Palaeozoic

by sandovalkl
Last updated 4 years ago

Discipline:
Social Studies
Subject:
Prehistory

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Palaeozoic

Pearl Farmer

Kaylee Sandoval, Megan Goldin, Ivanna Valverde, Ryhan Pettaway

Specialist's Job

The Problem

Solution

Other side: Harvesting causes less oysters to be in the open affecting the biodiversity. It is facing huge threats especially since climate change, overfishing and coastal development is already a huge effect to biodiversity. Although it could be bad, it could also put less pressure on fish stocks.

Specialist: On a pearl farm there are plastic bottles put into rows with mesh sacks attached to each one in a shallow part of the water. The harvester/farmer goes out in his boat and pulls up each bottle to check for any oysters that may have swam into the bag. He collects them in his boat and once the oysters have been extracted from the water, the harvester uses a meat cleaver to open the shells back on land. The pearls are still in their sac and membrane along with all of the meat from the animal, so the worker removes the pearl and puts the remaining meat elsewhere to be bagged and shipped so it can be used for its many uses.

Solution: In order to start with a great pearl farm you must have a great marine ecosystem, high knowledge and skill and several years of patience. To start, make sure you have a healthy oyster which can be found by artificial collectors or be artificially spawned in hatcheries. The nets should be unharmful and proper. One thing to keep in mind is that not all oysters survive and not all of them will produce a pearl. Making sure the water is correct and the environment is natural can help the growth in pearl production.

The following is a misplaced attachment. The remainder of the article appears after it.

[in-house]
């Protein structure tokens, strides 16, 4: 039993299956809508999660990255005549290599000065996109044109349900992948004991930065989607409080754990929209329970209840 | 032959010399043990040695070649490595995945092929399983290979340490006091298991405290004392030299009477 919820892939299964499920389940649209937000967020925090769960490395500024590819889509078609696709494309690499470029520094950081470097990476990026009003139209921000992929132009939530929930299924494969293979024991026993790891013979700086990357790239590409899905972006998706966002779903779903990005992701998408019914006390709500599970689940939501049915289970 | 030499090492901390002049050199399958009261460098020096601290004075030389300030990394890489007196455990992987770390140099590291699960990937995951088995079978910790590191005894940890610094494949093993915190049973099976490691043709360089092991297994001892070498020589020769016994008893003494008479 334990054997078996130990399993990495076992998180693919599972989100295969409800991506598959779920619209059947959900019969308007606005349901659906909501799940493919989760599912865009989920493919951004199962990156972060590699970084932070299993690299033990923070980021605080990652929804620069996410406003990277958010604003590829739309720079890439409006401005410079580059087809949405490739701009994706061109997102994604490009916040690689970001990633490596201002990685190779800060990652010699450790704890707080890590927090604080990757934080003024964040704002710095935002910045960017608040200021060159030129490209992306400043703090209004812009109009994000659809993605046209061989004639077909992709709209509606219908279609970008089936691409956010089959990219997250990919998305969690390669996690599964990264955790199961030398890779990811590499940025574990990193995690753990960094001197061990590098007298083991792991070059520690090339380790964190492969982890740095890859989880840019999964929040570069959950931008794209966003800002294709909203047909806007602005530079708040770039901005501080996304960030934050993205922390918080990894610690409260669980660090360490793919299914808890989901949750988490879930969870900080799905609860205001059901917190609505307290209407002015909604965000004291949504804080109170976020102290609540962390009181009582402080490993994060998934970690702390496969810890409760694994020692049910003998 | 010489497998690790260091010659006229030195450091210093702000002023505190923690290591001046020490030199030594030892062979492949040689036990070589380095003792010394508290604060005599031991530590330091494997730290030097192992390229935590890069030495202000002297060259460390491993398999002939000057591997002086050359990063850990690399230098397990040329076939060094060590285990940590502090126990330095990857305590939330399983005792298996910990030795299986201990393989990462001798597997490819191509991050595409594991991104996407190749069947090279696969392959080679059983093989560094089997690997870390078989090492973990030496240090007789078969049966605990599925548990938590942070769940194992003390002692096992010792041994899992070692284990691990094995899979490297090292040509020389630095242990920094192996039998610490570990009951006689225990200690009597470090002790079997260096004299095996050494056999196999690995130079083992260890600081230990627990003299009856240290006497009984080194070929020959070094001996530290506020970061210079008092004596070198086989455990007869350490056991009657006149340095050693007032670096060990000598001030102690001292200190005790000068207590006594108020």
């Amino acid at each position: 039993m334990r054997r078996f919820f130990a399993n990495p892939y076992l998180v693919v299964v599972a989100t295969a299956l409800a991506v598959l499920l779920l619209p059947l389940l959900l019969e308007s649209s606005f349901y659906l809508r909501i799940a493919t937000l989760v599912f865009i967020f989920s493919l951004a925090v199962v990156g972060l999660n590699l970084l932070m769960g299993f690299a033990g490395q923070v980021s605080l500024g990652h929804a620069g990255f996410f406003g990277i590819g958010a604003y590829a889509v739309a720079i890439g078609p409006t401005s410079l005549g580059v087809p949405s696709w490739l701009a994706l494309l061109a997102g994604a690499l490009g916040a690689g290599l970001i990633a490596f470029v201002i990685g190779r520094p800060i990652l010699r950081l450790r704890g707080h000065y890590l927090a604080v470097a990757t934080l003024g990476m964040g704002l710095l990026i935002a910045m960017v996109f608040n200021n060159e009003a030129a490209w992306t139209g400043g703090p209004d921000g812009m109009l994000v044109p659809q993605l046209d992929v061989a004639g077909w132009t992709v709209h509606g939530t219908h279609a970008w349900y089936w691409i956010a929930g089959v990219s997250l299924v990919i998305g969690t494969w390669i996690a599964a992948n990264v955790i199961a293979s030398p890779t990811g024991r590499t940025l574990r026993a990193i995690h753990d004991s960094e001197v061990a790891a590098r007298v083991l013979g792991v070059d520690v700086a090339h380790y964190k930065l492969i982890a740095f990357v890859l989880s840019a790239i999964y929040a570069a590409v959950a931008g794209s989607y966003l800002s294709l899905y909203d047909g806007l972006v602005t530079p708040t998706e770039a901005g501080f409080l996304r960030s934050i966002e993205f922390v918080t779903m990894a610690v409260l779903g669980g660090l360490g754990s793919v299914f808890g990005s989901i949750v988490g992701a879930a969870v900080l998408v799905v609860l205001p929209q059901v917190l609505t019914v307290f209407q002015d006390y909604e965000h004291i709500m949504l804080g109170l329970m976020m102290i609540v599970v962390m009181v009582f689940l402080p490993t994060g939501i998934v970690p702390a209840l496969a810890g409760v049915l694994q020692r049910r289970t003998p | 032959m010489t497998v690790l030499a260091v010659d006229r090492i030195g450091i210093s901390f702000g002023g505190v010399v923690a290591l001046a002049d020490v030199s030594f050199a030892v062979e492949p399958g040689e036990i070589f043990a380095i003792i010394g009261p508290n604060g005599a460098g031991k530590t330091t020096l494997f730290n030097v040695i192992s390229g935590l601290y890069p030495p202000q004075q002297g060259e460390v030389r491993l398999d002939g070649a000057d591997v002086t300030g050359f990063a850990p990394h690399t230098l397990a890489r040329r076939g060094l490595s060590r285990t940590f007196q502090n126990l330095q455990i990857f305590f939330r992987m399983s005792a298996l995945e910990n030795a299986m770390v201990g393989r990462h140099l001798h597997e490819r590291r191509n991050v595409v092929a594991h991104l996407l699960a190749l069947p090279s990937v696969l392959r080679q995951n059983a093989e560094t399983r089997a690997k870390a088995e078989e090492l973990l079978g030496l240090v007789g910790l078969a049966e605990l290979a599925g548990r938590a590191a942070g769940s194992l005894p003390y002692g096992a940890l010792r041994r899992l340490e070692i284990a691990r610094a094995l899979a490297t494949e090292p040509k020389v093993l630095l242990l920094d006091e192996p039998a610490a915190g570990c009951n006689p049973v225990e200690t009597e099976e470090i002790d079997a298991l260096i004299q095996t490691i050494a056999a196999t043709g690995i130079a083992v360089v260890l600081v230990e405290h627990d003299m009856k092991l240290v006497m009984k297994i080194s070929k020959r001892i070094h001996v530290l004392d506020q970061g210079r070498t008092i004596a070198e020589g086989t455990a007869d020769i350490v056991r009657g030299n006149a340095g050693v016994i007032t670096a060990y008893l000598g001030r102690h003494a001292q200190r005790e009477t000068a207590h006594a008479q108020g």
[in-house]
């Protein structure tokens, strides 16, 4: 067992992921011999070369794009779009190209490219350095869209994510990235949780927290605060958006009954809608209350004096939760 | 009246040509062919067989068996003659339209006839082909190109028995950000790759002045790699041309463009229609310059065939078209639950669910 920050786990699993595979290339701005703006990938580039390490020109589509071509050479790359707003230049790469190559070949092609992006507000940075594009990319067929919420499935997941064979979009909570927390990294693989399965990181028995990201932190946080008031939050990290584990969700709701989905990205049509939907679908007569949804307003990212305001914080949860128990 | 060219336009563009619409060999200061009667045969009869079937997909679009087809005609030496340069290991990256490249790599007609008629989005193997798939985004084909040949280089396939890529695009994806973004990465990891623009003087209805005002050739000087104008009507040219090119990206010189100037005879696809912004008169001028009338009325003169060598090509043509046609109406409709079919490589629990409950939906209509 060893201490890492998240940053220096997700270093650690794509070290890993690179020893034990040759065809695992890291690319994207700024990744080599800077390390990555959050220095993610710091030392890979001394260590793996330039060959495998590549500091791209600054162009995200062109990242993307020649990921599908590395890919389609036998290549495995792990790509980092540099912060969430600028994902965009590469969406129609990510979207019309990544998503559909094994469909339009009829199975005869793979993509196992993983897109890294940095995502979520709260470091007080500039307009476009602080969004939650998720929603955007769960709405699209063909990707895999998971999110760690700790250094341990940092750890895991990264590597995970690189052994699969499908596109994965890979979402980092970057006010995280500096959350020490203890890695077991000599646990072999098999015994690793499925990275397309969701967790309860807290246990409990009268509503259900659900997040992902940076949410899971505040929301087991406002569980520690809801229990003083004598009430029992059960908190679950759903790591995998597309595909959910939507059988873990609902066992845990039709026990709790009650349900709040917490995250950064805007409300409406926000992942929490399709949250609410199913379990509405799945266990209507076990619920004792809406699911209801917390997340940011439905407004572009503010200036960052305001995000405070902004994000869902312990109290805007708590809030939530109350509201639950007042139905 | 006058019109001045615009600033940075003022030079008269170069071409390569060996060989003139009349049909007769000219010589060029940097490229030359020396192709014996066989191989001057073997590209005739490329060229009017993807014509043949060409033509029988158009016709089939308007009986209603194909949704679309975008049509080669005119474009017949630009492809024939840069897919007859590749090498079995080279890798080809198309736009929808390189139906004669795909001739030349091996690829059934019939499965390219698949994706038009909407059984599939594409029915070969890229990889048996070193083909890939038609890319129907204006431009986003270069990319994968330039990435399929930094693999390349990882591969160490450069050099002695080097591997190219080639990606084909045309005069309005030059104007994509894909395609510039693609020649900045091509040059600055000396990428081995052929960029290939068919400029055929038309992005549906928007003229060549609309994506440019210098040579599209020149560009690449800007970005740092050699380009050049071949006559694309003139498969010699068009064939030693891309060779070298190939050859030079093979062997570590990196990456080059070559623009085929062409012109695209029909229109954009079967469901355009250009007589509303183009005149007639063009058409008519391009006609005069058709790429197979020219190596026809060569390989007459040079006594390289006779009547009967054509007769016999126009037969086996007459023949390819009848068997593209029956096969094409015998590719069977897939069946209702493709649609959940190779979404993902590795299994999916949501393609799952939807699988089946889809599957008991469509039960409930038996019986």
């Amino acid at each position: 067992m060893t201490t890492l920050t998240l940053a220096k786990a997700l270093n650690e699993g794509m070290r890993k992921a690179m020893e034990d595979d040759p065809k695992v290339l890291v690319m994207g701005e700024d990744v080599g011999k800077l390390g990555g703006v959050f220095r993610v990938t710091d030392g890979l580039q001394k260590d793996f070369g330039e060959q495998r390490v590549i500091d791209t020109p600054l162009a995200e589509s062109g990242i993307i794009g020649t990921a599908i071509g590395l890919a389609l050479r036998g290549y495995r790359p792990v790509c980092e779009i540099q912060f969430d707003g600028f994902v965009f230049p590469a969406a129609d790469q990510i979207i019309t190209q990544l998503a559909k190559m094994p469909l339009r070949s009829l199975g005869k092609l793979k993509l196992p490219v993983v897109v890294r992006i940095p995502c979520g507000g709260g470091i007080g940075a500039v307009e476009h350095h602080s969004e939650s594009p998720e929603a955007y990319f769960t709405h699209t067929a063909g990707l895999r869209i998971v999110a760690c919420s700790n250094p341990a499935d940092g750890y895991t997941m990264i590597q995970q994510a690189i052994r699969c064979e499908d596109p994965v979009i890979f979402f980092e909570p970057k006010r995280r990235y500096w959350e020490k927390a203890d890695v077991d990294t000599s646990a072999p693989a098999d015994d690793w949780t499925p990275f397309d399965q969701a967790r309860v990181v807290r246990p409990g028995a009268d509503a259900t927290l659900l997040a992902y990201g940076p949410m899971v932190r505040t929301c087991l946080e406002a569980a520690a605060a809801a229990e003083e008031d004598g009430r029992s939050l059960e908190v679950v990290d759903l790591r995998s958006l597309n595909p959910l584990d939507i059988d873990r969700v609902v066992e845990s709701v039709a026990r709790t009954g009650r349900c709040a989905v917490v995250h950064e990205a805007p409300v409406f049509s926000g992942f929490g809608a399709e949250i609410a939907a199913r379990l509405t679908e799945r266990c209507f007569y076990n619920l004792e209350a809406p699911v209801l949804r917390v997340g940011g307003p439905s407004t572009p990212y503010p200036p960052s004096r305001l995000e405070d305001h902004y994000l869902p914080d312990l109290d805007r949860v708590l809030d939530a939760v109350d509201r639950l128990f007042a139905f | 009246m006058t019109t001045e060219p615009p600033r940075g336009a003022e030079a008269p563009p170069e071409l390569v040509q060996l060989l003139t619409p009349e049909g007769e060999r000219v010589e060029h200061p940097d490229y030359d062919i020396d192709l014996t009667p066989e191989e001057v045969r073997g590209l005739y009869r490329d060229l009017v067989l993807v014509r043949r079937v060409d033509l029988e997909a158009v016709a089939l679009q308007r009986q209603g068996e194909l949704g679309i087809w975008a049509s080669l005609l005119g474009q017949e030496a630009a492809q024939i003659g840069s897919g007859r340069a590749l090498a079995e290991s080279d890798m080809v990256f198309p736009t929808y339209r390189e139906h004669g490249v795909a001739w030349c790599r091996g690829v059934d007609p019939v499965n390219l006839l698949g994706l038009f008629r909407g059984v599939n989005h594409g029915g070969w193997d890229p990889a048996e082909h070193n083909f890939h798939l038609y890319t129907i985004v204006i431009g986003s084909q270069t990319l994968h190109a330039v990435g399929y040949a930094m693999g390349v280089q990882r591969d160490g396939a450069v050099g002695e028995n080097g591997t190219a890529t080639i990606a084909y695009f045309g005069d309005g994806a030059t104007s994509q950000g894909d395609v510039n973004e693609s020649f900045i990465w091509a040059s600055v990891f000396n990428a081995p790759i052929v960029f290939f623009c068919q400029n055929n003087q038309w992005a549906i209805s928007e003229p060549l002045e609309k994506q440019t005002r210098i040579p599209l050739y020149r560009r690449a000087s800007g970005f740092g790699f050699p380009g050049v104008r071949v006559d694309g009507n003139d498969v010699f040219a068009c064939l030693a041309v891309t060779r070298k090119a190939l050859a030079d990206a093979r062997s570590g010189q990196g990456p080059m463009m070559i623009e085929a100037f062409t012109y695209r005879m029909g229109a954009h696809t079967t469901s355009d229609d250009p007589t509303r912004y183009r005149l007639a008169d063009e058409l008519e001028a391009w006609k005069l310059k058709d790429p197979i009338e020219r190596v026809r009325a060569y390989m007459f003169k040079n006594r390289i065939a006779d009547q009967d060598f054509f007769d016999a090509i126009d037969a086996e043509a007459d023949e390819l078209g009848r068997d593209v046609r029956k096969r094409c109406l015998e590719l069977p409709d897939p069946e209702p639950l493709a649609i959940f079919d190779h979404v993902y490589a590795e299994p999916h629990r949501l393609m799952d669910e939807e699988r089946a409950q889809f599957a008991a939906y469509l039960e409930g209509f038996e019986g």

Problem: The size and shape of the irritant in the oyster causes the pearl to be the shape that it is. This makes round pearls rare because most have unique shapes. Also where in the shell the pearl grows affects the shape of it. If the pearls starts to grow against the shell then it will be flat on one side. Typically the rounder the pearl the more desirable and therefore valuable they are. The lustre on the pearl or the shininess is caused by the growth condition. The pearls can’t be quickly harvested or else they will not have a good amount of lustre.Environmental deterioration or sudden ecological changes will also affect the oyster and hamper its potential for producing a high-quality pearl, as pearl oysters are remarkably sensitive organisms. Overfishing in an areas can also cause oysters to be worse because if they get brought up in the nets the pearl may get destroyed.

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Relates to us: This relates to us because if the pearls are affected by the environment changing then we will be able to see that. So we can use pearls as a way to see how good or poor the environment is in that area. Not only will it affect pearls but it could end up hurting the rest of the ocean.

Why:Growth rates can be affected by temperature, food quantity and quality, salinity, boring organisms, and disease. Japan has more freshwater plantations than saltwater this is why the Japanese pearls turn out to be smaller than the ones in Tahiti. Oysters usually take three to five years to get to market size but in places like Tahiti where the water is warmer and saltier they can reach that size in as little as one to two years.Sterile (triploid) oysters grow faster because they are not expending energy on reproduction, enabling them to reach market size sooner


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